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Turning the Page on Data Pipelines
In the world of data pipelines, there comes a time when we need to address the issue of paging. Paging refers to the process of retrieving data in chunks or pages, rather than all at once. This is particularly relevant when dealing with large datasets or when accessing APIs that have pagination features. In this article, we will explore the concept of paging in data pipelines and discuss how to implement it effectively.
When working with APIs or web pages that have pagination, it is common to encounter limitations on the number of records or results that can be displayed on a single page. For example, when using Google Scholar, only the first 20 results are shown by default, and the user has to manually click "show more" to view additional results. Similarly, in our data pipeline, we may encounter APIs that return data in pages, with each page containing a limited number of records.
The Challenge of Paging in Data Pipelines
Let's take a closer look at a specific scenario in our data pipeline. Suppose we are pulling data from an API that provides information about authors and their publications. We have successfully retrieved the profile information, cited by data, and publications for a particular author, let's say Gene Hunt. However, we realize that we are only getting the data from the first page of results. To access the subsequent pages and retrieve all the articles, we need to implement paging in our data pipeline.
Implementing Paging in Data Pipelines
To address the challenge of paging in our data pipeline, we can leverage the built-in pagination functions available in the copy activity. By configuring the pagination rules, we can instruct the pipeline to retrieve data from subsequent pages until all the desired records are obtained.
Step 1: Identifying Pagination Elements
Before we can implement paging, we need to identify the pagination elements in the API response. In the case of the SERP API, we can find the pagination information by examining the response body. Specifically, we are interested in the "next" element within the SERP API pagination.
Step 2: Configuring Pagination Rules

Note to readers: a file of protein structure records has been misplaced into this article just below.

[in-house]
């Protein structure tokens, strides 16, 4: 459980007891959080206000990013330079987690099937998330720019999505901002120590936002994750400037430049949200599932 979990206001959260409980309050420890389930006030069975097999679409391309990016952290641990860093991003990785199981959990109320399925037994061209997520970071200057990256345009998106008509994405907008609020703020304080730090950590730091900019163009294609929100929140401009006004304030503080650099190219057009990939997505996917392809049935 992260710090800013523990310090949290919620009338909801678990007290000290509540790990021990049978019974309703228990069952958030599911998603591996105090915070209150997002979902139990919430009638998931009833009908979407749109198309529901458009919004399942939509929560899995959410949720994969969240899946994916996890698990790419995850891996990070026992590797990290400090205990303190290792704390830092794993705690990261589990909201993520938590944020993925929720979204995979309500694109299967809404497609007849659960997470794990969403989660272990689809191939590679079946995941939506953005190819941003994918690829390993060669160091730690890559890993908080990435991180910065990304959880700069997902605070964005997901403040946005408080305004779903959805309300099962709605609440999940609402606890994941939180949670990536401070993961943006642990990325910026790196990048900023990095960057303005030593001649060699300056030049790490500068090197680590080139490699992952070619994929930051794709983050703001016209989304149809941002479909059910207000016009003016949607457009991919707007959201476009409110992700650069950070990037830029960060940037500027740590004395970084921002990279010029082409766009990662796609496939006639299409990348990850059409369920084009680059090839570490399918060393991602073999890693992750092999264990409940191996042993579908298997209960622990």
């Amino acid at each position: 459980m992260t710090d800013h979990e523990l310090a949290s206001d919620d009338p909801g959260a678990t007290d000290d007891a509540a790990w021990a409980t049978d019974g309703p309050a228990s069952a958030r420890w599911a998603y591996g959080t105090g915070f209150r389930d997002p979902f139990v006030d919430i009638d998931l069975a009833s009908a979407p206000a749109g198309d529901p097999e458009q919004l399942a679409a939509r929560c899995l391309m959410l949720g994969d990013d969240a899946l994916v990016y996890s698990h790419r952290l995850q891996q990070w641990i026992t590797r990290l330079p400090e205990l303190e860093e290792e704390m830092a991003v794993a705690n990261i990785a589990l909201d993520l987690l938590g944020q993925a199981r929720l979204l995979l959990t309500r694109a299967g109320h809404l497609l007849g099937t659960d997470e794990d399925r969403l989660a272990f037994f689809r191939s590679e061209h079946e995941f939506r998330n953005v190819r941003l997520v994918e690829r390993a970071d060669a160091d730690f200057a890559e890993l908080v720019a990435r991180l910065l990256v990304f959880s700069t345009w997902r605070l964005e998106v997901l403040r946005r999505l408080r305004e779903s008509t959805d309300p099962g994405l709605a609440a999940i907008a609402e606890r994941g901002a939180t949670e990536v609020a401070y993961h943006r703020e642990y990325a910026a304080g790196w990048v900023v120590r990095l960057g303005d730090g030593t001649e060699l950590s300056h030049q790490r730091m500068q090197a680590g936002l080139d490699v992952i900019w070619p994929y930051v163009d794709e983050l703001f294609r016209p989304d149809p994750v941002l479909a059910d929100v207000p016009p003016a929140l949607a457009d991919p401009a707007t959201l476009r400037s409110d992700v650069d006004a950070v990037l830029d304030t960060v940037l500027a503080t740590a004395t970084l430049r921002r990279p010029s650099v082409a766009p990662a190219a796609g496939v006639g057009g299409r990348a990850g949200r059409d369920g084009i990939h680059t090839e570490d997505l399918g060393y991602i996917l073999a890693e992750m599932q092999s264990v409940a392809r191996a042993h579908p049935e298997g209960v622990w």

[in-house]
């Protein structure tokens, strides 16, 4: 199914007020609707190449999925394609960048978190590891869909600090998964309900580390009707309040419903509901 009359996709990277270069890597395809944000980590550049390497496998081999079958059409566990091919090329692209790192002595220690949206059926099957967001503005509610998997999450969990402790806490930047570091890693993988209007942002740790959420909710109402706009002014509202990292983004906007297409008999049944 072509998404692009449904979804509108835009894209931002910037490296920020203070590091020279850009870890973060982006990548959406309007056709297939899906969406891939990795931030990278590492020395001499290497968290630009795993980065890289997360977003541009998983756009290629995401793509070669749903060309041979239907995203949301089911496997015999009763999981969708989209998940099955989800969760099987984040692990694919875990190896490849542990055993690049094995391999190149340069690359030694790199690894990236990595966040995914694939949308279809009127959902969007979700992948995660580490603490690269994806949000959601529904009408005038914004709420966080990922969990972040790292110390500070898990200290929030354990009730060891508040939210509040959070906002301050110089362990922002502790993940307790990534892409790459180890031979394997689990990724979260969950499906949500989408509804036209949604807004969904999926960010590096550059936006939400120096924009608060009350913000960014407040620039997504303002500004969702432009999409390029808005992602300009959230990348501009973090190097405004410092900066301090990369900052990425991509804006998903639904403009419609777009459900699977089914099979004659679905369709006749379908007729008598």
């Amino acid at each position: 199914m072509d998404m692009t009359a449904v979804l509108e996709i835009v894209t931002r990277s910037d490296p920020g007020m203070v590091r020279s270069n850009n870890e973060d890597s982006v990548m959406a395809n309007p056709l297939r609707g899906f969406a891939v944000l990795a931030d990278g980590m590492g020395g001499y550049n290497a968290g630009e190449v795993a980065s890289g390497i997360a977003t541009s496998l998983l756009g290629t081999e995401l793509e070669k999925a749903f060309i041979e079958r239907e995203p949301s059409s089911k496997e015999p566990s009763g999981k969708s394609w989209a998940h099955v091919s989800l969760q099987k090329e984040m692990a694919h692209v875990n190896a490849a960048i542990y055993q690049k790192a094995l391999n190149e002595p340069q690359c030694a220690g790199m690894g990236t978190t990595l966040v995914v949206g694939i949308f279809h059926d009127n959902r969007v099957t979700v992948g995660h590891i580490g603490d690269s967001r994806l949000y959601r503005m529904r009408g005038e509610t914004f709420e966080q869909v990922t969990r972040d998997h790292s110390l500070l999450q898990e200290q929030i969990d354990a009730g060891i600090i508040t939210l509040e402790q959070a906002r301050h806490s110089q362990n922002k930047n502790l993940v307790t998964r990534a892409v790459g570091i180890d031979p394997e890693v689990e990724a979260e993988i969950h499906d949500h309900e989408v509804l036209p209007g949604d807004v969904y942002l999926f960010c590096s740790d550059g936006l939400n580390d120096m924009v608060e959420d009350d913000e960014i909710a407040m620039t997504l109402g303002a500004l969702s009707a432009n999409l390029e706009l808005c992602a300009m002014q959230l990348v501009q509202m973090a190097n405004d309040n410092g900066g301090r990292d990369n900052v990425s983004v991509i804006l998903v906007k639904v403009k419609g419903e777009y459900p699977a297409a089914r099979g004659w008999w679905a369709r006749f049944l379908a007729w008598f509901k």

Once we have identified the pagination elements, we can configure the pagination rules in the copy activity. By clicking on the "for each" activity and then the copy activity, we can access the pagination rules in the "Source" tab. With some APIs, we could use the "absolute URL" option since the SERP API provides the full URL for the next page in the body of the response, as shown above.
However, while this SHOULD work by just pointing the AbsoluteURL rule body pagination rule at serpapi_pagination.next, it doesn’t for us because we need the API key. And that key is not in the next URL. And using a dynamic expression to append it doesn’t seem to work (feel free to correct me in the comments!!).
Step 2 redux: Setting Pagination Values
For us, we will dynamically handle the pagination by placing a variable placeholder in the relative url for the start parameter. By using this variable, we can ensure that the pipeline retrieves data from multiple pages if they exist. Additionally, we can use the range function to specify the range of start values, such as incrementing by 100 for each page, starting at 0 and incrementing to 1000.
Step 3: Handling Pagination Exceptions
To download the full collection of articles and prevent endless looping when using the range method shown above, we can add conditions to check if the pagination element exists and set a maximum number of requests as a fail-safe measure. If there is no pagination element, it means you are at or beyond the last page and our setting then stops the pagination loop.
Step 4: Running the Data Pipeline
Once we have configured the pagination rules, we can run the data pipeline and monitor the progress. By examining the file sizes of the retrieved data, we can verify if the pipeline successfully retrieved data from multiple pages. In this case, we SHOULD expect a wide range of file sizes.
And we do. Yay!
Implementing paging in data pipelines is crucial when dealing with APIs or web pages that have pagination features to ensure you have a complete data set. By configuring pagination rules and handling exceptions, we can ensure that our data pipeline retrieves all the desired records from subsequent pages. With the ability to effectively handle paging, we can unlock the full potential of our data pipelines and access comprehensive datasets for analysis and insights.
In our next few videos, we will employ the notebook feature of Fabric to process our downloaded data and get it into Delta Lake tables in our silver layer. We may also look at how we could have made this API download routine easier using a notebook, to begin with, but why the data pipeline orchestration capability is still important.